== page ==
Decentralization is a highly popular concept, being a key element of Primary Health Care policies. There are, however, certain negative implications of decentralization that must be taken into account. These are analyzed in this article with particular reference to developing countries. The authors criticize the tendency for decentralization to be associated with state limitations, and discuss the dilemma of relating decentralization, which is the enhancement of the different, to equity, which is the promotion of equivalence. Those situations in which decentralization can strengthen political domination are described. The authors conclude by setting out a checklist of warning questions and issues to be taken into account to ensure that decentralization genuinely facilitates the Primary Health Care orientation of health policy.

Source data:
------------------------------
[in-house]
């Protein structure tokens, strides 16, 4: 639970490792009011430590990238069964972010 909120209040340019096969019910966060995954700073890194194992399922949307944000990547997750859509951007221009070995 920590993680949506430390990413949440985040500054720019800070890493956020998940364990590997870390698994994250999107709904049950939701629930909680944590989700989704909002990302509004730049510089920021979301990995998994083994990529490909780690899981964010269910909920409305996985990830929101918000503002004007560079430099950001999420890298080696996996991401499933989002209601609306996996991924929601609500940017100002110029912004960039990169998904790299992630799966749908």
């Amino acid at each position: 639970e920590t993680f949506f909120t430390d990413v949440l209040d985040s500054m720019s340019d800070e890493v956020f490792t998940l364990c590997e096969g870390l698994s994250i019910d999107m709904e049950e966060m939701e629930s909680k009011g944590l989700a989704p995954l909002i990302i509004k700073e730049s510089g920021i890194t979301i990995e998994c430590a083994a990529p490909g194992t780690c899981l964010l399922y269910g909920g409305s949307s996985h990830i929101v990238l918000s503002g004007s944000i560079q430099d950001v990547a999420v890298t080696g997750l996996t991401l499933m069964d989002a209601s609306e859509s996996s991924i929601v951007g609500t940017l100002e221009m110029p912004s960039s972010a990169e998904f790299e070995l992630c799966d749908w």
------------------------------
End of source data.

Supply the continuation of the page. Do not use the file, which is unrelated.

PIP: Many developing countries favor decentralization within the context of primary health care (PHC). Decision makers should consider some negative implications of decentralization, however. These implications center around the tendency for decentralization to be linked with privatization and limitations on the role of the state, achieving equality while promoting decentralization, and use of decentralization as a strategy of political control and domination. Decentralization means transfer of authority, functions, and/or resources from the center to the periphery within a specific sector. Privatization is transfer of the same from the public sector to the private sector. Some people confuse the two and argue incorrectly that privatization is a form of decentralization. Privatization supporters should justify privatization on its own arguments and not on those of decentralization. Some organizations (e.g., World Bank) promote decentralization as a market surrogate strategy, but this view does not foster community participation within PHC or a more coordinated approach to addressing health problems. Decentralization must include strengthening lower level management capacity. It cannot successfully provide PHC if the local government is restricted to operate by being vulnerable to locally dominant groups or private capital investment. There must be some degree of centralization in resource allocation and planning for PHC. The proposed form of decentralization should promote and not hinder policies of equity. For example, the burdens of funding PHC should not fall mostly on the poor or the sick. Policy makers need to consider whether the proposed form of decentralization will or will not provide more for those in the greatest need. Decentralization should not create a tendency toward blame diffusion, a decentralization of conflict, and a policy of divide and rule. Decentralization policy should not form a process of centralization.